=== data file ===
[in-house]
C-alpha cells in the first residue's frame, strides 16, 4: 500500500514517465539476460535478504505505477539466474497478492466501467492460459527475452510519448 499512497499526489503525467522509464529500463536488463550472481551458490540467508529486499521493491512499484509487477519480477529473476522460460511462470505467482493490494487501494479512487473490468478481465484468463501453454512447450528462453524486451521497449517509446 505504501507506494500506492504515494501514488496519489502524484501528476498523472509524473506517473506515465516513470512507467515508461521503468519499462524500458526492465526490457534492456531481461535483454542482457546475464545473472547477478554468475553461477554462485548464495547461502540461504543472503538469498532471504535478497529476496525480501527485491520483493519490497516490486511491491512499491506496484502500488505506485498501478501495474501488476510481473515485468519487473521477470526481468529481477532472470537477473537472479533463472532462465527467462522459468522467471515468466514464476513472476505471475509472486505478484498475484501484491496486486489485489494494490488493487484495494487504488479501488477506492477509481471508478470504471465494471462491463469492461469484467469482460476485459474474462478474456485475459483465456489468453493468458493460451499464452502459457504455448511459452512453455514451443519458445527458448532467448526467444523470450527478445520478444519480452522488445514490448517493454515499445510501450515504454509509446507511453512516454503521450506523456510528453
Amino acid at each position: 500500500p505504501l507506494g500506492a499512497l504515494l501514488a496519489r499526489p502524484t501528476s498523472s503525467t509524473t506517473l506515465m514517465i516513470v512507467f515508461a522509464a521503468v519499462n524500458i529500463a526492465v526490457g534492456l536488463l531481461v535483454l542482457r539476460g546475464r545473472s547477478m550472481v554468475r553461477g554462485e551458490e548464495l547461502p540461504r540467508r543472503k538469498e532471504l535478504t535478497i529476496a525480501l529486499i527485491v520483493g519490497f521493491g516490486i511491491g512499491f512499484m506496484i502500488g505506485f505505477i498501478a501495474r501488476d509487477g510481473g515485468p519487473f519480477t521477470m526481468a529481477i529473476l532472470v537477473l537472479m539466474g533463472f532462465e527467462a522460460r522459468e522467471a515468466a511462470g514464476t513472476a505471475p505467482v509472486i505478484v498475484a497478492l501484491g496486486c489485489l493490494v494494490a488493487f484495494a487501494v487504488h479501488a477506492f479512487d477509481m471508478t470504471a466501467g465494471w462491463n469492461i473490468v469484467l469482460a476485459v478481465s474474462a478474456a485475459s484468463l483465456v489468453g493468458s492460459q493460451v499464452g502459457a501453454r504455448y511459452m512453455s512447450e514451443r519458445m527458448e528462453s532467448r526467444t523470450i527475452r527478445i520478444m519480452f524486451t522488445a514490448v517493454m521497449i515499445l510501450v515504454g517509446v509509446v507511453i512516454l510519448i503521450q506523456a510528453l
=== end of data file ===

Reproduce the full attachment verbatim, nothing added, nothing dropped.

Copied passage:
[in-house]
C-alpha cells in the first residue's frame, strides 16, 4: 500500500514517465539476460535478504505505477539466474497478492466501467492460459527475452510519448 499512497499526489503525467522509464529500463536488463550472481551458490540467508529486499521493491512499484509487477519480477529473476522460460511462470505467482493490494487501494479512487473490468478481465484468463501453454512447450528462453524486451521497449517509446 505504501507506494500506492504515494501514488496519489502524484501528476498523472509524473506517473506515465516513470512507467515508461521503468519499462524500458526492465526490457534492456531481461535483454542482457546475464545473472547477478554468475553461477554462485548464495547461502540461504543472503538469498532471504535478497529476496525480501527485491520483493519490497516490486511491491512499491506496484502500488505506485498501478501495474501488476510481473515485468519487473521477470526481468529481477532472470537477473537472479533463472532462465527467462522459468522467471515468466514464476513472476505471475509472486505478484498475484501484491496486486489485489494494490488493487484495494487504488479501488477506492477509481471508478470504471465494471462491463469492461469484467469482460476485459474474462478474456485475459483465456489468453493468458493460451499464452502459457504455448511459452512453455514451443519458445527458448532467448526467444523470450527478445520478444519480452522488445514490448517493454515499445510501450515504454509509446507511453512516454503521450506523456510528453
Amino acid at each position: 500500500p505504501l507506494g500506492a499512497l504515494l501514488a496519489r499526489p502524484t501528476s498523472s503525467t509524473t506517473l506515465m514517465i516513470v512507467f515508461a522509464a521503468v519499462n524500458i529500463a526492465v526490457g534492456l536488463l531481461v535483454l542482457r539476460g546475464r545473472s547477478m550472481v554468475r553461477g554462485e551458490e548464495l547461502p540461504r540467508r543472503k538469498e532471504l535478504t535478497i529476496a525480501l529486499i527485491v520483493g519490497f521493491g516490486i511491491g512499491f512499484m506496484i502500488g505506485f505505477i498501478a501495474r501488476d509487477g510481473g515485468p519487473f519480477t521477470m526481468a529481477i529473476l532472470v537477473l537472479m539466474g533463472f532462465e527467462a522460460r522459468e522467471a515468466a511462470g514464476t513472476a505471475p505467482v509472486i505478484v498475484a497478492l501484491g496486486c489485489l493490494v494494490a488493487f484495494a487501494v487504488h479501488a477506492f479512487d477509481m471508478t470504471a466501467g465494471w462491463n469492461i473490468v469484467l469482460a476485459v478481465s474474462a478474456a485475459s484468463l483465456v489468453g493468458s492460459q493460451v499464452g502459457a501453454r504455448y511459452m512453455s512447450e514451443r519458445m527458448e528462453s532467448r526467444t523470450i527475452r527478445i520478444m519480452f524486451t522488445a514490448v517493454m521497449i515499445l510501450v515504454g517509446v509509446v507511453i512516454l510519448i503521450q506523456a510528453l